assignment in Atlanta. Burke Nihill was tabbed to lead the legal team of a newly acquired
business. The Nihills had never left Chicago and the prospect of leaving — even for
just a few months — was not an appealing one.
Three months later, their feelings had changed.
“We never thought about moving, but being forced to do it gave us this perspective
that maybe there were some advantages to it,” Burke Nihill said. “Our family became
closer because we were all we had, and we also got to see a different culture, a different
way of life.
“It was a really eye-opening experience and kind of convinced us we could move.”
• • •
In the Tennessee Titans’ third season in Nashville, and first using the Titans moniker,
the team played in the Super Bowl for the first time in franchise history. Late in
the fourth quarter, needing a touchdown to tie the game, Titans wide receiver Kevin
Dyson caught a pass and darted toward the end zone, only to be tackled at the 1-yard
line as time expired.
It was one of the most exciting finishes in Super Bowl history, albeit a disappointing
one for the Titans. But it offered hope for the future.
This was in 2000.
The following years produced mixed results. When Burke Nihill first came on board
in 2016, the Titans were in the midst of an eight-year playoff drought and the reluctant
owners of the top pick in the NFL Draft by virtue of having the league’s worst record
the season before.
The Titans were struggling. So were the Nihills.
“The first year here was hard,” Holly Nihill said of the move to Nashville. “I’m not
a cryer, but I think I cried every day that first year.”
Slowly, fortunes started changing for the Titans … and the Nihills.
The Titans posted their first winning campaign in five years in Burke Nihill’s first
season with the team. The next season, they won their first playoff game in 15 years.
The Nihills, meanwhile, settled into their new home. The Nihill children made new
friends and immersed themselves in school, sports and activities. Burke and Holly
Nihill made new friends, too, including many through the Titans. Wanting to become
a “real southerner,” Burke Nihill took an interest in barbecuing and smoking meats.
He settled into his role with the Titans, too. As general counsel, he served in a
legal function, managing vendor contracts and employment issues. Then president and
CEO Steve Underwood — himself the team’s former general counsel — took Nihill under
his wing, inviting him to meetings and project work extending far beyond the legal
Burke Nihill gladly accepted additional responsibilities. Through two promotions —
first to vice president in 2018 and then to senior vice president in 2020 — he took
on oversight of human relations and stadium operations. He was asked to spearhead
the Titans’ successful bid to host the 2019 NFL Draft, a smashing success with records
set for attendance and viewership.
Nihill’s talent as a creative problem solver and jack of all trades became evident
to the Titans’ top brass.
“I had a really unique opportunity,” he said. “I was able to get involved and have
visibility and build trust within every corner of the organization.”
• • •
The role of an NFL president and CEO varies from club to club. The league’s top executives
primarily oversee business operations. Some dabble in football operations. Others
take on pet projects. In 2020, they were consumed by the COVID-19 pandemic.
Burke Nihill wants to make his organization the best in the NFL. Even before he assumed
the front office’s top position, he took notice of a mission statement prominently
displayed in the team cafeteria. A group was formed to review it and, nearly two years
and much discussion later, a new, simplified mission was unveiled.
Win. Serve. Entertain.
Nihill loves the new mission statement. He talks about it any chance he gets. That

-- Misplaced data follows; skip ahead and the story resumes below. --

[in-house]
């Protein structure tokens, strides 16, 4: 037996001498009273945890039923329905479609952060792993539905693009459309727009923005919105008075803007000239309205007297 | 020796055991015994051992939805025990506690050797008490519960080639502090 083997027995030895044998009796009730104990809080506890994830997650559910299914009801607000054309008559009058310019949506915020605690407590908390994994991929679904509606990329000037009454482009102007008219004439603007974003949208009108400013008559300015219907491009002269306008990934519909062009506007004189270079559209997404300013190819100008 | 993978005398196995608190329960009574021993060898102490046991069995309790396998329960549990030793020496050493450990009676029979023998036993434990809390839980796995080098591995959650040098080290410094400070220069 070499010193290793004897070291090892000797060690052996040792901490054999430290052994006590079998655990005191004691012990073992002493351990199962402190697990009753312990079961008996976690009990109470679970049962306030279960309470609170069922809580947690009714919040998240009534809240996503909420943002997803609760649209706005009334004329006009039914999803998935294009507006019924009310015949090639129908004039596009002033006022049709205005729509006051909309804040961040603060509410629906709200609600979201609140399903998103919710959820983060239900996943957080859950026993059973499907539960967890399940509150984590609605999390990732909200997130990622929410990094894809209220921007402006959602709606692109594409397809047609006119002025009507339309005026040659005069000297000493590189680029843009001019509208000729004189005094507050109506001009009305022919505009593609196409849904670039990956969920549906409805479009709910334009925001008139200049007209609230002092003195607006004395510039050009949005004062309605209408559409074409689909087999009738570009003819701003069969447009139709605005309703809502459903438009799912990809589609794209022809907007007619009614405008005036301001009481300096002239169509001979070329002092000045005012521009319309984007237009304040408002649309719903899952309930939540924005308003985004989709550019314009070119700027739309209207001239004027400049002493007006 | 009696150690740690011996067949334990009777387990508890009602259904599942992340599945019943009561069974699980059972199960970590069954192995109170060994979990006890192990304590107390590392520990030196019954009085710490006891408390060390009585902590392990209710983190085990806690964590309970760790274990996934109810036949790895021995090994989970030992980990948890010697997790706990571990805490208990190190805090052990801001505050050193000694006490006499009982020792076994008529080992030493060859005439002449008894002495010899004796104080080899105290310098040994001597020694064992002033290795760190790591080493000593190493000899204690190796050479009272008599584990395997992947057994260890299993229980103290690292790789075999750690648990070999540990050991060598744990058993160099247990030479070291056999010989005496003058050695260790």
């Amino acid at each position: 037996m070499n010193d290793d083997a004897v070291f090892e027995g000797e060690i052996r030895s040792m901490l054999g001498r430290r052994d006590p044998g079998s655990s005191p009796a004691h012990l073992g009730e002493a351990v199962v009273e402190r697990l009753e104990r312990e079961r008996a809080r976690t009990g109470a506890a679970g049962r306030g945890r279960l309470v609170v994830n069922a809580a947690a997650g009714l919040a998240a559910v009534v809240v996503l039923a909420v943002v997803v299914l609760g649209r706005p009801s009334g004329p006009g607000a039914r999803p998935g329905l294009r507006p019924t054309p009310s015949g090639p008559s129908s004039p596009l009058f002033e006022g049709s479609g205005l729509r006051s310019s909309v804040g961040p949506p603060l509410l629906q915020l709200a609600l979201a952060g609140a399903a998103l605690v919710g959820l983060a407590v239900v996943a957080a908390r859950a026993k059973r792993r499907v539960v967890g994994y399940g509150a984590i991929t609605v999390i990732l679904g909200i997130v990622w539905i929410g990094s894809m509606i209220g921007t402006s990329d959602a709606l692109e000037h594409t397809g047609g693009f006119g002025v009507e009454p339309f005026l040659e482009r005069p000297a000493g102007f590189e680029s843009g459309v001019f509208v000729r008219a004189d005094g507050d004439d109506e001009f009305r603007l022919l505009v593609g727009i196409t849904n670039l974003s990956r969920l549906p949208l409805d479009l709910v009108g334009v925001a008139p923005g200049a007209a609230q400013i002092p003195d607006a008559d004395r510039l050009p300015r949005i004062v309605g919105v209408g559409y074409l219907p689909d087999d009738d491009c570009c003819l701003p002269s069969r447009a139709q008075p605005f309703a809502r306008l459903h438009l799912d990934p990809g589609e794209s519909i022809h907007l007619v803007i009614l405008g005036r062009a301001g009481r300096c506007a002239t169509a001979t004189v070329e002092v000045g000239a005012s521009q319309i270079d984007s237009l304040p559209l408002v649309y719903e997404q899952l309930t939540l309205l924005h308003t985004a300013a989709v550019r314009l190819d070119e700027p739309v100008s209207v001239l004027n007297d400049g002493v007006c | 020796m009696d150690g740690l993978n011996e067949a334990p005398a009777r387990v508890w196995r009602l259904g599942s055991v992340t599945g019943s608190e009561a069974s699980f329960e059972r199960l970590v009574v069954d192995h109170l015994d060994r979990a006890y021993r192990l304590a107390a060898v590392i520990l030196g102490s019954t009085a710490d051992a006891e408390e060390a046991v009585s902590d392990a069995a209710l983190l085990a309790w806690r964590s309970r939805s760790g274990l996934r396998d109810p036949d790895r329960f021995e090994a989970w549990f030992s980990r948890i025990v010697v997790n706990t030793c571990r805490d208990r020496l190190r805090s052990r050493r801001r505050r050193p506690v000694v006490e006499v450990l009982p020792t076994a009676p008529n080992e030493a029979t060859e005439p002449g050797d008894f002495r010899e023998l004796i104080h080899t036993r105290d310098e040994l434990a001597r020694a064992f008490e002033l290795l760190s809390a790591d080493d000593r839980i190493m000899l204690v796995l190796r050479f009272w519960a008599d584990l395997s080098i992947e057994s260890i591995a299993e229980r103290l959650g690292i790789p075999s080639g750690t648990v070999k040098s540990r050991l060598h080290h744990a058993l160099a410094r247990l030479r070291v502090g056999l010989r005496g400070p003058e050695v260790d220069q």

included a presentation to Illinois Wesleyan students, sponsored by the Hart Career
Center, in April 2021.
The bookend aims of the mission are simple. The Titans want to win games. They want
to win championships. The organization also wants to entertain its fans. In the music
capital of the world, where entertainment options are plentiful, the Titans have to
The other aim is perhaps the one Nihill is most invested in. He wants to show how
the Titans are engaged members of the community. In just the past year, Nashville
has endured flooding, tornadoes and a Christmas day bombing in its downtown district.
The Titans have responded in the typical ways of donating supplies and funding relief
organizations. But the Titans also show up. Burke and Holly Nihill boarded buses with
other Titans staffers, coaches, players and spouses to respond in crisis situations.
“We see ourselves as neighbors to our community,” Burke Nihill said. “We write plenty
of checks to help in those situations, but we feel it’s more meaningful if we can
show up ourselves.”
The Nihill kids do their part, too, handing out school supplies to underprivileged
students on the first day of school every year. “Getting to see our kids serve is
pretty special, and I know it’s impacted them,” Holly Nihill said. “It’s given us
the chance to talk about having a duty to give back to the community.”
By living their mission, the Titans’ visibility in Nashville is on the rise. Success
is judged by wins and losses, of course, but the Nihills see success when their kids’
friends visit their home wearing Titans T-shirts, or when they see a wall covered
in Titans apparel at Dick’s Sporting Goods.
“A lot of it has to do with the success of the team, but we’ve taken a different approach
to how we engage with fans and serve the community,” Burke Nihill said. “They get
to see us loving the community, which I think in turn inspires them to love us back.”
The Titans’ future is bright. In 2019, they came just one win shy of the Super Bowl.
In 2020, the franchise won its first division title in a dozen years.
The Nihills’ future is bright, too. Once hesitant to leave Chicago, Nashville is now
their home. Holly Nihill says they’ll be buried there one day. Burke Nihill says that
even when his time with the Titans is up, his family will be sticking around.
The Titans and the Nihills are rooted in the community.
“I honestly believe this is where we are supposed to be,” Burke Nihill said. “Holly
and I really try to pay attention to that fact and do it justice by leveraging what
we’ve been given here to do good in our community.
“And hopefully during my leadership of this organization we can continue to do really